“Happy is the man who is not easily offended.” I’m not sure who said that, but it’s an adage every Christian should abide.
Is it just me or are Christians far too easily offended?
Not long ago, in a comment thread, a writer took me to task for questioning a Christian brother’s sensibilities. Certain words offended them and I should respect that. In my uniquely callous way I suggested some people’s claim of offense was a means of smokescreen. Rather than be secure in themselves and tolerate people’s quirks, lifestyles, or opinions, they could control others by claiming to be offended.
- Your language offends me.
- Your appearance offends me.
- Your politics offend me.
- Your bad habits offend me.
- Your affiliations offend me.
- Your taste in art offends me.
And the list goes on.
Let me just come out and say it: I am suspicious of Christians — especially “mature” Christians — who get offended easily.
Yes, Jesus warned about putting “stumbling blocks” before the “little ones” (Luke 17:1-2 NASV) and the apostle Paul said,
Be careful, however, that the exercise of your freedom does not become a stumbling block to the weak. (I Cor. 8:9 NIV)
But there’s a big difference between a growing Christian who is learning the limits of freedom and grace, who is battling to overcome an addiction or a destructive lifestyle, and an older saint who is entrenched in their “preferences” and imposing them on others. In my experience, the majority of Christians who express being offended are not “little ones,” they are these “older saints.”
Joe Aldrich, in his terrific book Lifestyle Evangelism, makes a helpful distinction. When it comes to controversial issues — watching R-rated movies, smoking, drinking alcoholic beverages, getting tattoos, gambling, certain styles of dress — Aldrich describes four main types of Christians:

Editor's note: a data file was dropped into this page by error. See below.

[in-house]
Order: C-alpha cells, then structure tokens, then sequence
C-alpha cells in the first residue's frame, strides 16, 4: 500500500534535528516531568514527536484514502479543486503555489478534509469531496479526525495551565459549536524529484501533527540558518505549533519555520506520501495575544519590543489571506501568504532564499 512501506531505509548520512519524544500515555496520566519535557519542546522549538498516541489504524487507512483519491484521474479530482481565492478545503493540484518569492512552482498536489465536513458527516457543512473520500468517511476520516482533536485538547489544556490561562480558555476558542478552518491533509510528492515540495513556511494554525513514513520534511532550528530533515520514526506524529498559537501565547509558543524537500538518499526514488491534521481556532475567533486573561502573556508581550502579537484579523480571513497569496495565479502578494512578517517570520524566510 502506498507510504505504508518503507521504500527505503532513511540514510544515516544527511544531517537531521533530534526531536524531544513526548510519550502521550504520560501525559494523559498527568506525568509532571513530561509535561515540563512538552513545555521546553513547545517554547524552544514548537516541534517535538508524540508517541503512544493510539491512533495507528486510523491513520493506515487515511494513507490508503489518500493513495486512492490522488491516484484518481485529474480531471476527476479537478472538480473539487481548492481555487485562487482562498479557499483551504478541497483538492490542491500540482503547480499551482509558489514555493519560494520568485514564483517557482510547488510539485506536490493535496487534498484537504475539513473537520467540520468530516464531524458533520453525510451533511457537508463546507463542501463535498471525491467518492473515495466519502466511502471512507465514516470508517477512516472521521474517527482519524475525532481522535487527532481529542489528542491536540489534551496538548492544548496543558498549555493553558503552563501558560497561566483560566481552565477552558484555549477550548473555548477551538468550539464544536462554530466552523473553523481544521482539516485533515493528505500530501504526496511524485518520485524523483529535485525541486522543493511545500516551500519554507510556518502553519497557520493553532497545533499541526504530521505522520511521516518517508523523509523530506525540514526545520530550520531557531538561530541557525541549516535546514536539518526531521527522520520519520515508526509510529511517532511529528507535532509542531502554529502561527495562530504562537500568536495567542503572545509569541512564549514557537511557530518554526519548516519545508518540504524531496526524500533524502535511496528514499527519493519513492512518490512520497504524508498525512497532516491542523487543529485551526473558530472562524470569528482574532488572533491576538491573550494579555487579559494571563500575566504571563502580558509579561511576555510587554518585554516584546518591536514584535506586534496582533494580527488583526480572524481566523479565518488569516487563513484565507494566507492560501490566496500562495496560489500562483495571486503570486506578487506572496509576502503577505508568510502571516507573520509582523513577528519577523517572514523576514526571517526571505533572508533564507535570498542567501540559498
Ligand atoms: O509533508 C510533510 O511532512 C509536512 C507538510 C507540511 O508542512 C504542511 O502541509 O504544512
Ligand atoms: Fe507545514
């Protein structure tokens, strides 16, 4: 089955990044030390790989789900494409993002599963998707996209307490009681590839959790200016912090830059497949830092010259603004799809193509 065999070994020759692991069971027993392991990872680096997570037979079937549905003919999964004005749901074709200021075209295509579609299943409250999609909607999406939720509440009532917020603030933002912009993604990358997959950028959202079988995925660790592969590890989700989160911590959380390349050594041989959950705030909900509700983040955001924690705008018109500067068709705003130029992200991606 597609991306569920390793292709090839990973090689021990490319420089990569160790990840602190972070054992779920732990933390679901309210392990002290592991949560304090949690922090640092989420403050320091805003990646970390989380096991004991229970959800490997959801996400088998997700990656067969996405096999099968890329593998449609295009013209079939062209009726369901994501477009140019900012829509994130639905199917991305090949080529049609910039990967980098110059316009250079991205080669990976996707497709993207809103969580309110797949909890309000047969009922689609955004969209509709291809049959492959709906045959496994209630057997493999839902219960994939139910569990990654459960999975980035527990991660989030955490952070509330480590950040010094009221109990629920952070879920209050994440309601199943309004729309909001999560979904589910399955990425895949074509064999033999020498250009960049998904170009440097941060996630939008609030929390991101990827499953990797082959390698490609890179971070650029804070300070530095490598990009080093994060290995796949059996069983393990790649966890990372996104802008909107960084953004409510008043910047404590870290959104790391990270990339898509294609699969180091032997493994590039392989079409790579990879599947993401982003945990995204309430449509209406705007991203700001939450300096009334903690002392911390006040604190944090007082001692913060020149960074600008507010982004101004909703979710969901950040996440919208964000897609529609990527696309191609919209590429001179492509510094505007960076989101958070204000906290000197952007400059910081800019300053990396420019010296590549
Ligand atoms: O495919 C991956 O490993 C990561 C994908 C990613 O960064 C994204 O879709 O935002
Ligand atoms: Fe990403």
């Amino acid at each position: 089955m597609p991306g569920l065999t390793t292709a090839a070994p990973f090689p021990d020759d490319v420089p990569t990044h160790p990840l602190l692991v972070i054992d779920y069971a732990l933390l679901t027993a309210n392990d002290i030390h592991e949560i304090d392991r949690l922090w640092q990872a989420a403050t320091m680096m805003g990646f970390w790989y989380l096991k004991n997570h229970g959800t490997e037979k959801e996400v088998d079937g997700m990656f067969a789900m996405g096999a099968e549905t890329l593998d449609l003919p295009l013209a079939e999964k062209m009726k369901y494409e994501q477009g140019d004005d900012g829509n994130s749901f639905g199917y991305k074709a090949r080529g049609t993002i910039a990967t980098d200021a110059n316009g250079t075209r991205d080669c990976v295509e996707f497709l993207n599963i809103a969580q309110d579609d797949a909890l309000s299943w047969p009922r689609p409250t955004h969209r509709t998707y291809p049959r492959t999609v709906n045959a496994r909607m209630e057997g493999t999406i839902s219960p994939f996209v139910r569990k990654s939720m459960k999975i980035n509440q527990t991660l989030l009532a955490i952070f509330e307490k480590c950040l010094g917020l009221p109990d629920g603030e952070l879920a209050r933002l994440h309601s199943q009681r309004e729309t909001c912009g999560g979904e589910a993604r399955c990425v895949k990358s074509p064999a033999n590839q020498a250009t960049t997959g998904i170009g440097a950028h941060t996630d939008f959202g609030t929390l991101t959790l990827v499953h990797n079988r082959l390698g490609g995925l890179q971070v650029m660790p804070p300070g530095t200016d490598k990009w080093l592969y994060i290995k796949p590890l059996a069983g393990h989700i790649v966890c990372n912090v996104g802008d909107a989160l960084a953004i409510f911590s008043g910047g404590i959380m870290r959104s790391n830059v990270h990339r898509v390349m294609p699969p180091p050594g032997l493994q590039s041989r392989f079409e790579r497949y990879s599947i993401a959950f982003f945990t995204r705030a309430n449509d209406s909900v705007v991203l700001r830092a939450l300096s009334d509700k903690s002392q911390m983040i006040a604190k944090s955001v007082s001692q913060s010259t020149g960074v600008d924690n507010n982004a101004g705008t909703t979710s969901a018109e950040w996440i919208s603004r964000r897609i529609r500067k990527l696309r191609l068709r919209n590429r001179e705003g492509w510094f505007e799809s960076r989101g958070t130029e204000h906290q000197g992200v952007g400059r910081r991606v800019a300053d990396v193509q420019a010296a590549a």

- Professional Weaker Brother
- Susceptible Weaker Brother
- Nonparticipating Mature Brother
- Participating Mature Brother
A Professional Weaker Brother is a Christian who has a strong objection to something and believes others should share that objection. In other words, since drinking is wrong for him, it is wrong for everyone. He tends to be critical of those who disagree, legalistic and manipulative, and eventually will separate himself from his “sinful” bretheren. A Susceptible Weaker Brother is sensitive to a particular sin, but understands that it may not be a sin for every Christian. However, due to naivete or lack of discipline, he often vacillates, succumbs to his weakness and struggles with a guilt-free conscience. A Nonparticipating Mature Brother knows what’s sin for him and does not participate in it. Furthermore, he does not project his convictions upon others but respects individual parameters of freedom and demonstrates grace to those who differ. Finally, a Participating Mature Brother believes he has the freedom to indulge in a particular area that could be considered sin to another. Nevertheless, he is cautious to not cast a stumbling block before his weaker brothers, nor to abuse his liberty. However, in the end, his participating freedom has the potential to hinder or harm the genuine weaker saint.
Maybe it’s unique to my experience, but those Christians who are most easily offended are not new to the faith, neither are they genuinely “susceptible” to a particular temptation — they are Professional Weaker Brothers. These Christians have institutionalized their offense, turned their preferences into across-the-board commandments. They have no real desire to spread “liberty” but to enforce a set of guidelines and ideals which cocoon them in their own morality.
No, I’m not suggesting we wink at sin. There is a time to close our eyes, to plug our ears, and to flee from evil. There is a time to express being hurt or troubled by something. But if we get offended by every little thing, how will we ever interact with others, much less reach the world?
My suggestion: Let’s stop being so easily offended.
Just think of it– being un-offendable has repercussions for ourselves, and for our neighbors. Happy is the man who is not easily offended… and even happier are the people around him.